A similar situation occurred at Chernobyl. Although it seems that the problem there was more due to the rapid boiling of the coolant water. From the appropriate wikipedia page
"Because of the positive void coefficient of the RBMK reactor at low reactor power levels, it was now primed to embark on a positive feedback loop, in which the formation of steam voids reduced the ability of the liquid water coolant to absorb neutrons, which in turn increased the reactor's power output. This caused yet more water to flash into steam, giving yet a further power increase."
Basically the coolant flow dropped too low allowing steam to form. As the steam does not absorb neutrons as well as the water the reaction rate in the core increased rapidly, finally reaching ten time the normal output. This overpressure blew the containment vessel, venting all coolant and sending lumps of superheated graphite moderator into the air where they fought fire. The secondary explosion was more powerful than the first and was probably a combination of chemical and steam.
The wikipedia pages provide more than enough information for any SF author to write a convincing plot centred around a failed nuclear reactor, and the citation links provide a huge mine of further information, so I won't go any further into the mechanics of a fission reactor failure.
|A still of the atmosphere processor from |
James Cameron's Aliens Source
Fusion Reactor Failure
One of the many advantages a fusion reactor would have over a fusion design would be its relative immunity to catastrophic failure. The reacting fuel is a thin plasma that can be vented if problems arise, since most fusion fuels are non-radioactive. Also, if the reaction is allowed to stop the fuel cools very rapidly, unlike solid fission fuel with its decay energy. So it seems that with a good design catastrophic failure is unluckily in a fusion reactor. There is, however, one possible medium through which it might occur.
Fusion reactors contain plasma through superconducting magnetics. The superconductivity of such magnets is dependant on their being kept below a certain temperature, called the 'critical temperature'. Above this point the conductors used in the magnetic become normal conductors, able to carry only a small fraction of the current that they can while superconductive. If the cooling system was damaged it might be possible for the magnets to reach the critical temperature. The resistivity of the coils would increase suddenly, heating them. As the temperature rises so does the resistivity. If the energy flowing through the coils is high enough it could be released in the form of an explosion as the coils are vaporised. More energy would be added by the fusion plasma, although I have no idea how much that would be, given the extremely low densities. If this is possible the effect would be most prominent in reactors with the strongest magnetic coils and high power outputs.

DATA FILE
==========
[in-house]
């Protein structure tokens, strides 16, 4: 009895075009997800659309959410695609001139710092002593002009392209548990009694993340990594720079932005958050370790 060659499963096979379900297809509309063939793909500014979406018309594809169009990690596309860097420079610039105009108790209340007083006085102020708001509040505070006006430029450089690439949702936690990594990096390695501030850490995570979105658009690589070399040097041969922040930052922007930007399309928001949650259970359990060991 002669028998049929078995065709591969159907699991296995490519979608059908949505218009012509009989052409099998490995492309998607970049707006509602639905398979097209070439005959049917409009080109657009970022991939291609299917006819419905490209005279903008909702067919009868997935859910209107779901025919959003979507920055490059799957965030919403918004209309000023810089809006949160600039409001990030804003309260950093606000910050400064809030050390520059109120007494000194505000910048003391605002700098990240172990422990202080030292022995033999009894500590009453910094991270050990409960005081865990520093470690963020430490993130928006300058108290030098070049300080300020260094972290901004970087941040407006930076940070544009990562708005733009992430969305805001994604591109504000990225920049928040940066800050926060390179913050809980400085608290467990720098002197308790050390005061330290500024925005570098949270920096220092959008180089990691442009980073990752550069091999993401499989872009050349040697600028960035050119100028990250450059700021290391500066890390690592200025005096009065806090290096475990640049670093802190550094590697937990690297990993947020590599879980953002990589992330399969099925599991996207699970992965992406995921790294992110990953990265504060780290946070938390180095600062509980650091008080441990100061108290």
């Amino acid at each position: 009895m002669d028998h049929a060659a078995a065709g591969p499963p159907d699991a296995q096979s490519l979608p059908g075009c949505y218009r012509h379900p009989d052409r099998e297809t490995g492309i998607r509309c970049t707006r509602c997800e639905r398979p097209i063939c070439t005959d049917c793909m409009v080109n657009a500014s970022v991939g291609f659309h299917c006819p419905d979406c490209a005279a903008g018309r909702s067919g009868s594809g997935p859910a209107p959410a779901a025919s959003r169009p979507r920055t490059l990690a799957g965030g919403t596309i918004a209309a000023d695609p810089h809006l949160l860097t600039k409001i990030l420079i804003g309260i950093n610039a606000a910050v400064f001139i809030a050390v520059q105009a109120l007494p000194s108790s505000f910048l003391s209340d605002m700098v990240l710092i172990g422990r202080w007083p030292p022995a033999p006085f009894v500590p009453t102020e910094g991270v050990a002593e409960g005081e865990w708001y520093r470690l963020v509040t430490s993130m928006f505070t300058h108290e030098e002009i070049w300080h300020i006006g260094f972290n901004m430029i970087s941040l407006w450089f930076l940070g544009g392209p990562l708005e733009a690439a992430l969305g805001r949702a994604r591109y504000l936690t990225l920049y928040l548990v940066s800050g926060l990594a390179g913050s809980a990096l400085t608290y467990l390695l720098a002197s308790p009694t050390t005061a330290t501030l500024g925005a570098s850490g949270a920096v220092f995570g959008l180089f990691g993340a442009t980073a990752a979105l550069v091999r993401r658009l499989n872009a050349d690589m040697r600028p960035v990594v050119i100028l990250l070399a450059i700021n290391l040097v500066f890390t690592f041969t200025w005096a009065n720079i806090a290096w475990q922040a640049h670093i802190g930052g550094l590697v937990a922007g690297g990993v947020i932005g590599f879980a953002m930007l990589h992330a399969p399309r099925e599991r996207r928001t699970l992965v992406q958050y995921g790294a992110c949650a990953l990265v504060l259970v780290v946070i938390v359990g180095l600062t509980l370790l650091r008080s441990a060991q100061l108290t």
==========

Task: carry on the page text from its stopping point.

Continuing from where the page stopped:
Of course, any good reactor would be designed to prevent this from happening. But incompetence, cost cutting, sabotage, and damage all offer an opportunity for any safety features to be circumvented. The result will not be the nuclear blast of Aliens, but it could be more than enough to destroy a spacecraft or space station, two places where extremely powerful fusion reactors are likely to be found. And of course boiling lithium or sodium coolant flying all over the place would add to the destruction, especially if there was large amounts of water present, or perhaps a fluorine atmosphere?
|Warning sign by Anders Sandberg of |
the Lifeboat Foundation
This hardly needs explaining. Atomic Rockets has a much better overview of the issues with storing antimatter than I could include here, so follow the link.
Although not strictly speaking a 'reactor' antimatter might prove to be the only way to achieve certain things. Interstellar flight, torchships via micro-fission or fusion sparked with minuscule amounts of antimatter. However it has the fatal flaw of reacting with anything. Which means no matter how good your containment is, damage through accident or design is a 'bad thing', which is why the containment cylinders on the starship Enterprise could be ejected.
Superconductors also play into this scenario. As a superconducting electromagnet does not loose all its power instantly when the power is cut off there might be a short delay between the failure and the magnetically levitated ball of anti hydrogen contacting the containment vessel and vaporising the ship. It might be only seconds, but those seconds could mean the difference between the crew compartment automatically ejecting or getting atomised.